Bert felt jealous, cheated on, and blue. Then he discovered he could morph into a giant nightmarish slug...
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On Wednesdays and Sundays I’m blogging nibble-sized chunks of new ‘Life in the Clouds’ novellas. You can check in regularly and read them bit for bit, or leave a message in my 'contact' page, and I'll send the entire digital story to you for free when published.
Life in the Clouds #6: Take a Slug ® James Field.
In the last post: As Alf strolled along in his cheerful thoughts, he stopped. Was that a troll he saw...?
Dear friends, on Tuesdays and Saturdays I’m blogging nibble-sized chunks of new ‘Life in the Clouds’ stories. You can check in regularly and read them free, or wait to buy the whole story when published.
Eerie Eve ® James Field. Part 18
The troll was about Alf's height, which was towering for a human, and its shoulders and back were huge, like a gorilla on steroids. The top half of its body was bare, its skin rough and green like a crocodile's. A pair of baggy trousers, held up by belt and braces, reached to its bowed knees. Its hair, ragged, long and bleached, resembled a lion's mane. Two beady eyes glared at him, like an eagle sizing up its prey. And its nose, ah, well, long, like an erect penis.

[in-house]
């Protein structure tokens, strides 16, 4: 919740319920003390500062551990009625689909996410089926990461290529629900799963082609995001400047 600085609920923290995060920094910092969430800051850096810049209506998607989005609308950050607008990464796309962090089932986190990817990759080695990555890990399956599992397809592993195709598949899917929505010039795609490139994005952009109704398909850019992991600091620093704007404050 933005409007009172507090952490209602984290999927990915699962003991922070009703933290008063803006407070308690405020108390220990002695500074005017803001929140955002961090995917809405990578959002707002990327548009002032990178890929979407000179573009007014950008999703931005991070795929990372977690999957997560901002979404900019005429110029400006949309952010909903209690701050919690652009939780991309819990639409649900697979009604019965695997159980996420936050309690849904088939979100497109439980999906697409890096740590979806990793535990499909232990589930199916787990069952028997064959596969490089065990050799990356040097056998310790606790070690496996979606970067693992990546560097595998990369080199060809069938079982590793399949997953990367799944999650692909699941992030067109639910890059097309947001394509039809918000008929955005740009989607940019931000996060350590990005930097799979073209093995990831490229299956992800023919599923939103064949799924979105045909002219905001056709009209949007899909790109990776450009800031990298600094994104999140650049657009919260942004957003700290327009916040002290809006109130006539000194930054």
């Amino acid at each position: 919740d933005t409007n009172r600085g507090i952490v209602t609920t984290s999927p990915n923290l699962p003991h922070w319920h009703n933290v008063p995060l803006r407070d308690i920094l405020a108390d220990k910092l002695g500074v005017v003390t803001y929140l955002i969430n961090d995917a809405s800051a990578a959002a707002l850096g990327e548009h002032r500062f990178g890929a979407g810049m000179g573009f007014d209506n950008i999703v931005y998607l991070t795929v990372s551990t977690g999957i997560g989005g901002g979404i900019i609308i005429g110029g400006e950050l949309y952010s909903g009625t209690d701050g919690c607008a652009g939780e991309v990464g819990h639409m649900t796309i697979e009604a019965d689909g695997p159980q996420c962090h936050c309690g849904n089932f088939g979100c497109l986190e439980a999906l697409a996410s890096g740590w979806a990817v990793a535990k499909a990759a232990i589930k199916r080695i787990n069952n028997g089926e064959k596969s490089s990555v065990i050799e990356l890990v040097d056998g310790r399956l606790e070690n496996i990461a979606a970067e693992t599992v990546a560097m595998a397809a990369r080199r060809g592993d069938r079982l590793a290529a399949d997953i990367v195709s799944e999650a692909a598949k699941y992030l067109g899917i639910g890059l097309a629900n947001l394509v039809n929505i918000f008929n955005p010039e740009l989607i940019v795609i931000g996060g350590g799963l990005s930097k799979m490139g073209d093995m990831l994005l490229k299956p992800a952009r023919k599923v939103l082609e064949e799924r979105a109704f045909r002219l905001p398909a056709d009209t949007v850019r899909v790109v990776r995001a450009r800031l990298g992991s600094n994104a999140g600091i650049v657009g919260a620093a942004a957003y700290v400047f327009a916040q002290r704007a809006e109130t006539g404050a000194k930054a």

Alf searched his memory for knowledge of trolls. As far as he could remember, trolls were powerful giants and enemies of humans. They live in caves or in castles on hilltops, robbing and eating any travellers foolish enough to stray into their domain after dark. Huge, hard-skinned, and impossible to destroy; sunlight alone could defeat them, either turning them to stone or making them explode.
The troll expanded its chest and drew a huge breath, then clenched its fists, bent forward, and released a roar that would have blown Alf's hat off if he'd been wearing one. The smell of the creature's breath made his toes curl.
Not believing his eyes, Alf closed them and opened his third eye. The creature still stood there, ugly and real as life.
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The Thursday Murder Club by Richard Osman
My rating: 2 of 5 stars
There’s a lot to like and a lot to dislike in this story. I like that it’s cosy, funny, and heart-warming. The plot, however, is a tragedy. There are two murders, and every character in the book, of which there are many, has a motif. With so many twists, turns, and red herrings throughout the narrative, it lost me in a virtual maze.
But the author commits the gravest crime: he introduces a new, guilty character right at the end of the story. Tut, tut, naughty.
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